How often should we brush our teeth everyday?
We should brush our teeth at least twice a day, and floss our teeth daily. If you do so, a six monthly dental check up would be sufficient.
What type of toothpaste and tooth brush should I use?
For children below the age of 6, a low fluoride toothpaste (500ppm) is recommended until they no longer swallow the toothpaste. A pea-sized amount will do. For children above the age of 6, a fluoride toothpaste (1000 ppm) is advisable. For adults, a high fluoride containing toothpaste (about 1500ppm) is advisable. A sensitive toothpaste may also be used if you have sensitivitiy. Any soft toothbrush with a small head to help you access hard to reach areas is acceptable.
How do I brush and floss?
I advise using the Modified Bass Technique to brush your teeth. The toothbrush should be held so the bristles are 45 degrees to the tooth surfaces, and gently jiggled against the tooth surface so some of the bristles clean under the gums. You should feel your gums being gently massaged. You then move on to the next group of teeth and continue. A little bit of bleeding may be expected using this technique; this is normal, as long as there is no pain. It just means that you may have gum disease, and using this technique will help you control the gum disease. Floss should be held between your thumbs and index fingers and gently slid between the teeth. You should “hug” each tooth surface with the floss and gently bring it beneath the gums, and glide it up and down 3 times.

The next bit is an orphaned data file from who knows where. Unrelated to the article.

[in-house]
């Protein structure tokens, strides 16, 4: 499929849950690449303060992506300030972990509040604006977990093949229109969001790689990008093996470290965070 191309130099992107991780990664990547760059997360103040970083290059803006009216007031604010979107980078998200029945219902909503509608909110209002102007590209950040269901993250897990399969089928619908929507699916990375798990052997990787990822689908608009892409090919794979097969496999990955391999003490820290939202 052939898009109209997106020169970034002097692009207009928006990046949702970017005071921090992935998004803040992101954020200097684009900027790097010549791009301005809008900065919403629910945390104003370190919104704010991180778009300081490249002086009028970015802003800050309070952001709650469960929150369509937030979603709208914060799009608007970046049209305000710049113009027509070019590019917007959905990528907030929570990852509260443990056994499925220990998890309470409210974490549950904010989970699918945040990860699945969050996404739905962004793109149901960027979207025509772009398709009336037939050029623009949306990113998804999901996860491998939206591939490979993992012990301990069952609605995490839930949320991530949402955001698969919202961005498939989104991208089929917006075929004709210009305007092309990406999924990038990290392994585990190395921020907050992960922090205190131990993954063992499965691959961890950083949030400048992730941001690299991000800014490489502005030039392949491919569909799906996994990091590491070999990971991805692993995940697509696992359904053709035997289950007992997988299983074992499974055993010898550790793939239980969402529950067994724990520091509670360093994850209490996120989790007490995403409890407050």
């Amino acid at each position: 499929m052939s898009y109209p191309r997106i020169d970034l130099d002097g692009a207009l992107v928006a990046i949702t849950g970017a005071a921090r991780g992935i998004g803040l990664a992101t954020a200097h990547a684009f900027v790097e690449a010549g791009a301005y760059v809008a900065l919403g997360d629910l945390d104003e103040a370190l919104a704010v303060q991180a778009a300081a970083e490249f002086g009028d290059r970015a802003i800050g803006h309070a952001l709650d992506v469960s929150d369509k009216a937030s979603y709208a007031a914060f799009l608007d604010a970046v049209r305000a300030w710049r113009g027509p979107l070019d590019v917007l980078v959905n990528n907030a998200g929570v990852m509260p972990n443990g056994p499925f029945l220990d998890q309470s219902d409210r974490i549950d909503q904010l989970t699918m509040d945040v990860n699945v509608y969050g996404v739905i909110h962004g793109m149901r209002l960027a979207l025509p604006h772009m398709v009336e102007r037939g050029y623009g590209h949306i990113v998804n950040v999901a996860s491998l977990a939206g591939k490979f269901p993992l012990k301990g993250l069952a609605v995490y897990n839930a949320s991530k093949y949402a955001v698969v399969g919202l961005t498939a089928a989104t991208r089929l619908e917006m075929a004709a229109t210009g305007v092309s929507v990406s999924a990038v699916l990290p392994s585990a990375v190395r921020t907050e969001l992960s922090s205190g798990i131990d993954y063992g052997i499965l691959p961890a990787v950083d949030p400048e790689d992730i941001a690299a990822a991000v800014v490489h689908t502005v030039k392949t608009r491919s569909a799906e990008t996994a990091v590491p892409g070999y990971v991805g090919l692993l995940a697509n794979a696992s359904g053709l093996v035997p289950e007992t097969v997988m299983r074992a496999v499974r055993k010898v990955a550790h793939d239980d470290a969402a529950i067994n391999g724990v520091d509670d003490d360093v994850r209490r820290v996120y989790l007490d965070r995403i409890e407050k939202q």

Which toothbrush is good and how often it should be changed?
Any soft bristled toothbrush with a small head to help you access hard to reach areas is acceptable. The toothbrush should be changed when the bristles begin to splay out and lose their shape.
Should we floss first or brush first?
Flossing should always be done before brushing. The reason is simple: to clear away the plaque between the teeth before brushing, so that when we brush, the flouride toothpaste will be brushed in between the teeth to work interdentally as well.
Are mouth rinses useful?
Mouth rinses can be a useful adjunct. Two types of mouth rinses exist, pre-brush rinses to loosen plaque, and post-brush rinses. In general, post-brush fluoride mouth rinses are suitable for most people. Mouth rinses do not replacing brushing and flossing, though!
What if I’m too lazy to floss?
Flossing is the best and simplest way for cleaning between your teeth! However, alternatives such as dental picks and interdental brushes do exist. Also, water irrigation jets, such as the WaterPik and Phillips AirFloss can also be used to clean interdentally.